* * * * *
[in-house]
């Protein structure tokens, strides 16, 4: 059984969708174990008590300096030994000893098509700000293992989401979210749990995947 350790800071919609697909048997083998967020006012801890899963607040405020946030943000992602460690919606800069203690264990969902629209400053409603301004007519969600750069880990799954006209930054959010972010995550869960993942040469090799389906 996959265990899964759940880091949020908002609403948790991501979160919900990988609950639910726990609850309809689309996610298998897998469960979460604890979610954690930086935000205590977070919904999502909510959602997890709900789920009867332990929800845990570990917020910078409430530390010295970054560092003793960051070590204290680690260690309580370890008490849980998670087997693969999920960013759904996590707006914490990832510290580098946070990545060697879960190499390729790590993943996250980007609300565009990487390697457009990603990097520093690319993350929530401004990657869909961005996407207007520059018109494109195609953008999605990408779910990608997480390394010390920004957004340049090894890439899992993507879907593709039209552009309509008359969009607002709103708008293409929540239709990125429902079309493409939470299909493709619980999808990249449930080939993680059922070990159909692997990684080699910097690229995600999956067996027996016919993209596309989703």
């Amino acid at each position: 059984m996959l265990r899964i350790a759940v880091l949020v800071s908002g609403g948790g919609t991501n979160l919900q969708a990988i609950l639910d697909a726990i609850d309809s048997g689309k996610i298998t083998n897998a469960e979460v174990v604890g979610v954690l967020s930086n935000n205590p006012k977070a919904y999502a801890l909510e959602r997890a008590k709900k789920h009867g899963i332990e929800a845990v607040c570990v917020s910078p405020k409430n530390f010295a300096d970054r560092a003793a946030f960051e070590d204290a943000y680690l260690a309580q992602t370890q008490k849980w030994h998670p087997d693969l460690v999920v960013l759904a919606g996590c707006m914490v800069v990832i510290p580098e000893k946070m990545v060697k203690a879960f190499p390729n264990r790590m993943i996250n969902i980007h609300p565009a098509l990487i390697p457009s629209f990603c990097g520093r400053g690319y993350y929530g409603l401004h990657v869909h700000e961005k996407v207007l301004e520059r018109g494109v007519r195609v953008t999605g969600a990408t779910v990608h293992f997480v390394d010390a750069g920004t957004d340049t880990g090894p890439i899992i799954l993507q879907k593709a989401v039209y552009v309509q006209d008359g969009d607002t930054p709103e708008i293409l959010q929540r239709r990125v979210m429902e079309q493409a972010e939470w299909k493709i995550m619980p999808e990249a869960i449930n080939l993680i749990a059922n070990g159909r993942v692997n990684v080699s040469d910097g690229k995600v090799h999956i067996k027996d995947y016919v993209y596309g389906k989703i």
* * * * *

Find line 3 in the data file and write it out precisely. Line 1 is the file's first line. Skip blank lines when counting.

């Amino acid at each position: 059984m996959l265990r899964i350790a759940v880091l949020v800071s908002g609403g948790g919609t991501n979160l919900q969708a990988i609950l639910d697909a726990i609850d309809s048997g689309k996610i298998t083998n897998a469960e979460v174990v604890g979610v954690l967020s930086n935000n205590p006012k977070a919904y999502a801890l909510e959602r997890a008590k709900k789920h009867g899963i332990e929800a845990v607040c570990v917020s910078p405020k409430n530390f010295a300096d970054r560092a003793a946030f960051e070590d204290a943000y680690l260690a309580q992602t370890q008490k849980w030994h998670p087997d693969l460690v999920v960013l759904a919606g996590c707006m914490v800069v990832i510290p580098e000893k946070m990545v060697k203690a879960f190499p390729n264990r790590m993943i996250n969902i980007h609300p565009a098509l990487i390697p457009s629209f990603c990097g520093r400053g690319y993350y929530g409603l401004h990657v869909h700000e961005k996407v207007l301004e520059r018109g494109v007519r195609v953008t999605g969600a990408t779910v990608h293992f997480v390394d010390a750069g920004t957004d340049t880990g090894p890439i899992i799954l993507q879907k593709a989401v039209y552009v309509q006209d008359g969009d607002t930054p709103e708008i293409l959010q929540r239709r990125v979210m429902e079309q493409a972010e939470w299909k493709i995550m619980p999808e990249a869960i449930n080939l993680i749990a059922n070990g159909r993942v692997n990684v080699s040469d910097g690229k995600v090799h999956i067996k027996d995947y016919v993209y596309g389906k989703i």